For pianist John Stetch, Standards is just as much about reinterpreting as reinventing. Quite literally. His second solo piano recording after last year's totally unexpected Ukranianism takes on the full range of the jazz canon, from the relatively obscure (Charlie Parker's "Segment") to the downright promiscuous ("Stella By Starlight"). He seems to delight in plying a totally different angle with each piece, as if he's afraid he might grow stale if he got stuck in any kind of rut. That works just fine, since Stetch's imagination knows few bounds.
The opener, "Segment," is an exercise in swinging pointillism. Using very few notes, none of which are held, Stetch dances around Parker's theme. Despite the easy feel of the piece's rhythm, it becomes immediately clear that the pianist has a nearly compulsive interest in timing. This unswerving devotion to metrics echoes the stoicism of early 20th century classical musicor the early music of Cecil Taylor, for that matter. But Stetch's attention to detail pays off in the big picture. When the piece dashes off to its crashing climax, it seems like a sort of odd symmetry has been achieved.
Every published review of this record will mention "All The Things You Are," guaranteed. And Stetch's version is truly remarkable. Basically he runs the melody backward with respect to the harmony, yielding a creature that seems oddly at once familiar and alien. Rippling and coursing along its path, he revels in drama and more than a pinch of dissonance. You will never hear another version of this very popular standard that bears such a distinctive touch.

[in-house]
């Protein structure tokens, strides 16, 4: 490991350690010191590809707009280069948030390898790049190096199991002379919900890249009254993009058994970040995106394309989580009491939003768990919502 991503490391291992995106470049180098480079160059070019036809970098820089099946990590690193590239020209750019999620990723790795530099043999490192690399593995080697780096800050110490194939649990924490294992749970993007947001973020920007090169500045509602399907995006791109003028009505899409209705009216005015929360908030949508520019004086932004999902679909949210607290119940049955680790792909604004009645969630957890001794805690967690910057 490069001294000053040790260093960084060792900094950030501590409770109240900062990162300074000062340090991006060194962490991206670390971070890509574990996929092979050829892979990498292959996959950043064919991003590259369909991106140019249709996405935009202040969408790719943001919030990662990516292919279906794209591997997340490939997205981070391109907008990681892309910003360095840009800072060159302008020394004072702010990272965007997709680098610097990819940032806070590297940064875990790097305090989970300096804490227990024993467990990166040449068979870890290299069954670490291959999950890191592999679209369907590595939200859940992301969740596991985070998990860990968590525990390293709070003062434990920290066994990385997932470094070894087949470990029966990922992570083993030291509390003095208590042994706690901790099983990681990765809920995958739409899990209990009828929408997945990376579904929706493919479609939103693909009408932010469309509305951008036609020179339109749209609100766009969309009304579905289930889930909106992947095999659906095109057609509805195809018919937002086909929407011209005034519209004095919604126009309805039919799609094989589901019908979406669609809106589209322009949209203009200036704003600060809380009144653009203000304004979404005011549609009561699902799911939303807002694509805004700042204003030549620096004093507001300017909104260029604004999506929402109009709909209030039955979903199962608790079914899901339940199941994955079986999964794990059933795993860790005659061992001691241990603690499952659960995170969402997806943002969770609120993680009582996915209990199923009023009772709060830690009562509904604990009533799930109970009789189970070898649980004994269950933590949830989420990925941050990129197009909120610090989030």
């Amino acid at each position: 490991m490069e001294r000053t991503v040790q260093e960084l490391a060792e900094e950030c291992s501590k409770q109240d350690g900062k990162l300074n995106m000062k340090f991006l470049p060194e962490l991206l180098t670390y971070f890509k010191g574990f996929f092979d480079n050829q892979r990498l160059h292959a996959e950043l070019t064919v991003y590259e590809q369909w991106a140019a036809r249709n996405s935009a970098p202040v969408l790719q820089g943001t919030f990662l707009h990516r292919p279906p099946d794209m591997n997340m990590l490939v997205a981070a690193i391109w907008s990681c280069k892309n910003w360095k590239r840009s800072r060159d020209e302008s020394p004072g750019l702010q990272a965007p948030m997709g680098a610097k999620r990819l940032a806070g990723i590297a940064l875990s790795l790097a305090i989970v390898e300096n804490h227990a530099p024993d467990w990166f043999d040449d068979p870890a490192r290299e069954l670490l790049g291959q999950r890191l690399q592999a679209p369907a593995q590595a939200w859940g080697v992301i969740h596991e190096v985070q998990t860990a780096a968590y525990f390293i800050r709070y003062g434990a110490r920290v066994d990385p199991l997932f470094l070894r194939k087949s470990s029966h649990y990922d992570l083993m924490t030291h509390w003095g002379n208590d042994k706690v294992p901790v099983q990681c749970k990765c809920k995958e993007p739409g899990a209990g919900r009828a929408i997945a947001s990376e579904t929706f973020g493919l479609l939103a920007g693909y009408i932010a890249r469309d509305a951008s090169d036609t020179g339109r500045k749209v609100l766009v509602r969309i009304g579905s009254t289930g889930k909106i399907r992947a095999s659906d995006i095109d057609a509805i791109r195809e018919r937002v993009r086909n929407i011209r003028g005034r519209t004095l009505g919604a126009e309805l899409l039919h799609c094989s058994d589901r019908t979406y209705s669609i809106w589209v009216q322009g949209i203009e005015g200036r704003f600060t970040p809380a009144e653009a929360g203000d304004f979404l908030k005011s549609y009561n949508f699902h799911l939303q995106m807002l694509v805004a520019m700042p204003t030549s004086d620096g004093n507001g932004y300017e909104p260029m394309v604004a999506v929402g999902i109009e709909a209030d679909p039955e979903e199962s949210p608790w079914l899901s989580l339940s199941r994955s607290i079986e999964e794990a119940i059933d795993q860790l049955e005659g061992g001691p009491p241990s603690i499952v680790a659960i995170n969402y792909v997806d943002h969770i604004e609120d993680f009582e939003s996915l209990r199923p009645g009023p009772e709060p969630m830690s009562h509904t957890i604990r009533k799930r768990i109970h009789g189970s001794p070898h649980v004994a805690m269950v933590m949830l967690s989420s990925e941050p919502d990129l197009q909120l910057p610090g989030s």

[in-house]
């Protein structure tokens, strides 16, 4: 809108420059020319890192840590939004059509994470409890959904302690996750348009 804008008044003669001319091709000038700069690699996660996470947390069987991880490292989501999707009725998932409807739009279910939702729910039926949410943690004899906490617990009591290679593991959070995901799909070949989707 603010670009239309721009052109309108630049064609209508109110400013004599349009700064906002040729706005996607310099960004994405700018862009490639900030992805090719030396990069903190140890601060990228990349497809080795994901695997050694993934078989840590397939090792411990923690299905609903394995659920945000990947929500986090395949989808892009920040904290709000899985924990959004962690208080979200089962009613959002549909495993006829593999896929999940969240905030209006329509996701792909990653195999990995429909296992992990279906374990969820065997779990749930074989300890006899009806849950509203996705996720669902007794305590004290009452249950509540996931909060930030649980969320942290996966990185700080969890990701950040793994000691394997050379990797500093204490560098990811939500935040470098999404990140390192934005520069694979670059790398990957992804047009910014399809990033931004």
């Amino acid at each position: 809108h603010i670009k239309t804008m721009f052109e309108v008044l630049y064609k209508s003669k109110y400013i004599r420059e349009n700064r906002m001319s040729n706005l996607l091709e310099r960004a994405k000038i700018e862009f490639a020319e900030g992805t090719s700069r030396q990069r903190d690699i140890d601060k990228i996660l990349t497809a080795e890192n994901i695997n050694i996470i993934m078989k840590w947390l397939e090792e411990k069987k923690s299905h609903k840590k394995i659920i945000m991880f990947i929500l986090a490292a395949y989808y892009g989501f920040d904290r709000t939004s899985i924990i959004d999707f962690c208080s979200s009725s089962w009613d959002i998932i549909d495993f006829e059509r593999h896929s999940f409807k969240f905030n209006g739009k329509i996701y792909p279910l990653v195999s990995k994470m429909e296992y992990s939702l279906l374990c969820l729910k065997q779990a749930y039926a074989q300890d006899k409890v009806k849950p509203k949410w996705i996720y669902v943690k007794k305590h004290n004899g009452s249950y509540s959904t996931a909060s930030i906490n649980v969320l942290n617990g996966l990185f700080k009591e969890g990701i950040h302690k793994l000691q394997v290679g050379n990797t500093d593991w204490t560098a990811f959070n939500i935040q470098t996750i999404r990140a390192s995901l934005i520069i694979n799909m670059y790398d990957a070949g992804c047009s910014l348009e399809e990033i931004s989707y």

Beyond that, the record opens up and Stetch chases into any number of curious alleyways. He waxes lyrical, rippling along gently arpeggiated chords; then moments later tears up counterpoint and syncopation in a feast of two-handed Monkishness. While Standards may be a study in contrasts, it's readily apparent that John Stetch has invested a great deal both personally and artistically into each new exploration. He seems to be chafing at the bit, looking for holes in the fabric, grasping for a new handle. It will be very interesting to see where the next step in his solo piano cycle leads.
World music pioneer Adam Rudolph and his groundbreaking Go: Organic Orchestra join forces with Brooklyn Raga Massive to create the monumental new album, Ragmala – A Garland of Ragas (Meta Records). Ragmala bridges generations, cultures and traditions in a deep-rooted, forward-looking sound born of 21st-century innovation and hybrid voices. Epic in scale and ambition, the project features 40 world-class musicians including Gnawa master musician Hassan Hakmoun, legendary drummer/percussionist Hamid Drake, forward-thinking cornetist Graham Haynes, and tradition-blurring flutist...
We sent a confirmation message to . Look for it, then click the link to activate your account. If you don’t see the email in your inbox, check your spam, bulk or promotions folder.
Thanks for joining the All About Jazz community!
Find All About Jazz articles, news, musician pages, and more!